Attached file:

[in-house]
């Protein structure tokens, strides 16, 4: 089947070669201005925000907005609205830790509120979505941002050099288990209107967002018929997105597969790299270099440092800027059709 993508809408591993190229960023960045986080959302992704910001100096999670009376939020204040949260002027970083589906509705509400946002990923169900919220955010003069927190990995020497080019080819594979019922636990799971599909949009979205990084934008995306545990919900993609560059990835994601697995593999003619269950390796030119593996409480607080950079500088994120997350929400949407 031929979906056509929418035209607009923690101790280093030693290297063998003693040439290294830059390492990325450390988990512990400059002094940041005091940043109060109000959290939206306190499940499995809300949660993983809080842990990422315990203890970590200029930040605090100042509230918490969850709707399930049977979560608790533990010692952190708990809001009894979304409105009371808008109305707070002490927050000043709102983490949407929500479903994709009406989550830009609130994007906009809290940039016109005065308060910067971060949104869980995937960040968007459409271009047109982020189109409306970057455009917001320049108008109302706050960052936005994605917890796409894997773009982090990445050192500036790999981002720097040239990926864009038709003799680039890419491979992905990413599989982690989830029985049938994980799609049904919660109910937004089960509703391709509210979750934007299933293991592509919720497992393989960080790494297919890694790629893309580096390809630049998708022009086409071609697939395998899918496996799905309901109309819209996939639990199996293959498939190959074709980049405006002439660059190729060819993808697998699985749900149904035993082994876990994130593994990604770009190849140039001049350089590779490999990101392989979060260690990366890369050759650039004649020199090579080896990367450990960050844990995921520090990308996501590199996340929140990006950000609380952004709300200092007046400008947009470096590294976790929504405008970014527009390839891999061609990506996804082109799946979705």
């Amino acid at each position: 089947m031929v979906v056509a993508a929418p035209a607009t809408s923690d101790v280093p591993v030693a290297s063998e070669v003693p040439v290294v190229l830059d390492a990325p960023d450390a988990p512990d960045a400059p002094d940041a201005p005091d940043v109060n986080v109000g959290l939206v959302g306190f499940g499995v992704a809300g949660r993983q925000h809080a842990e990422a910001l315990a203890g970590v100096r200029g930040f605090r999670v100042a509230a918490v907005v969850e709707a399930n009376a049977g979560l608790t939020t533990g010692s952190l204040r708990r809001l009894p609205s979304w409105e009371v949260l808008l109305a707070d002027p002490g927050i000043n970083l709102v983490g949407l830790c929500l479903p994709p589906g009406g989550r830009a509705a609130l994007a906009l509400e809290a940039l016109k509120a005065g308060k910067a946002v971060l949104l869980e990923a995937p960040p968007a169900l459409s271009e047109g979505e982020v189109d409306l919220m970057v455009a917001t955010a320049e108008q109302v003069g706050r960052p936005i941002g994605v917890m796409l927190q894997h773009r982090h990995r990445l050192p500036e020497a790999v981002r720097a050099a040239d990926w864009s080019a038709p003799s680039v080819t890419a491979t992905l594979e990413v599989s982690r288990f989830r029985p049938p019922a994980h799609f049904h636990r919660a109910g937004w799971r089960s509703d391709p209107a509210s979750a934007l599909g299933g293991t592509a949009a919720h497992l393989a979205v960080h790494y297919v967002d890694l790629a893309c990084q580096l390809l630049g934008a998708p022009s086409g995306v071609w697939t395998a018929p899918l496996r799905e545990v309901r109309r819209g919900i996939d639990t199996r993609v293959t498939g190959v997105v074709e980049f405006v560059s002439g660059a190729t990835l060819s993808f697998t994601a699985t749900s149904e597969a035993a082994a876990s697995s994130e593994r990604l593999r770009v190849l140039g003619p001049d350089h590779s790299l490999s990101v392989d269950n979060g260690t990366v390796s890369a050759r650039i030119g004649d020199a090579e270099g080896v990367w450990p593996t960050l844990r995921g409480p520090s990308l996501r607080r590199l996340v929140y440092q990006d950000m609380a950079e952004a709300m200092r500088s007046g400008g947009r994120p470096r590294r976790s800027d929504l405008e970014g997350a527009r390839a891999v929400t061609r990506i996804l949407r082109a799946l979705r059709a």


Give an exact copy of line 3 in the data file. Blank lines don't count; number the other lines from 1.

């Amino acid at each position: 089947m031929v979906v056509a993508a929418p035209a607009t809408s923690d101790v280093p591993v030693a290297s063998e070669v003693p040439v290294v190229l830059d390492a990325p960023d450390a988990p512990d960045a400059p002094d940041a201005p005091d940043v109060n986080v109000g959290l939206v959302g306190f499940g499995v992704a809300g949660r993983q925000h809080a842990e990422a910001l315990a203890g970590v100096r200029g930040f605090r999670v100042a509230a918490v907005v969850e709707a399930n009376a049977g979560l608790t939020t533990g010692s952190l204040r708990r809001l009894p609205s979304w409105e009371v949260l808008l109305a707070d002027p002490g927050i000043n970083l709102v983490g949407l830790c929500l479903p994709p589906g009406g989550r830009a509705a609130l994007a906009l509400e809290a940039l016109k509120a005065g308060k910067a946002v971060l949104l869980e990923a995937p960040p968007a169900l459409s271009e047109g979505e982020v189109d409306l919220m970057v455009a917001t955010a320049e108008q109302v003069g706050r960052p936005i941002g994605v917890m796409l927190q894997h773009r982090h990995r990445l050192p500036e020497a790999v981002r720097a050099a040239d990926w864009s080019a038709p003799s680039v080819t890419a491979t992905l594979e990413v599989s982690r288990f989830r029985p049938p019922a994980h799609f049904h636990r919660a109910g937004w799971r089960s509703d391709p209107a509210s979750a934007l599909g299933g293991t592509a949009a919720h497992l393989a979205v960080h790494y297919v967002d890694l790629a893309c990084q580096l390809l630049g934008a998708p022009s086409g995306v071609w697939t395998a018929p899918l496996r799905e545990v309901r109309r819209g919900i996939d639990t199996r993609v293959t498939g190959v997105v074709e980049f405006v560059s002439g660059a190729t990835l060819s993808f697998t994601a699985t749900s149904e597969a035993a082994a876990s697995s994130e593994r990604l593999r770009v190849l140039g003619p001049d350089h590779s790299l490999s990101v392989d269950n979060g260690t990366v390796s890369a050759r650039i030119g004649d020199a090579e270099g080896v990367w450990p593996t960050l844990r995921g409480p520090s990308l996501r607080r590199l996340v929140y440092q990006d950000m609380a950079e952004a709300m200092r500088s007046g400008g947009r994120p470096r590294r976790s800027d929504l405008e970014g997350a527009r390839a891999v929400t061609r990506i996804l949407r082109a799946l979705r059709a």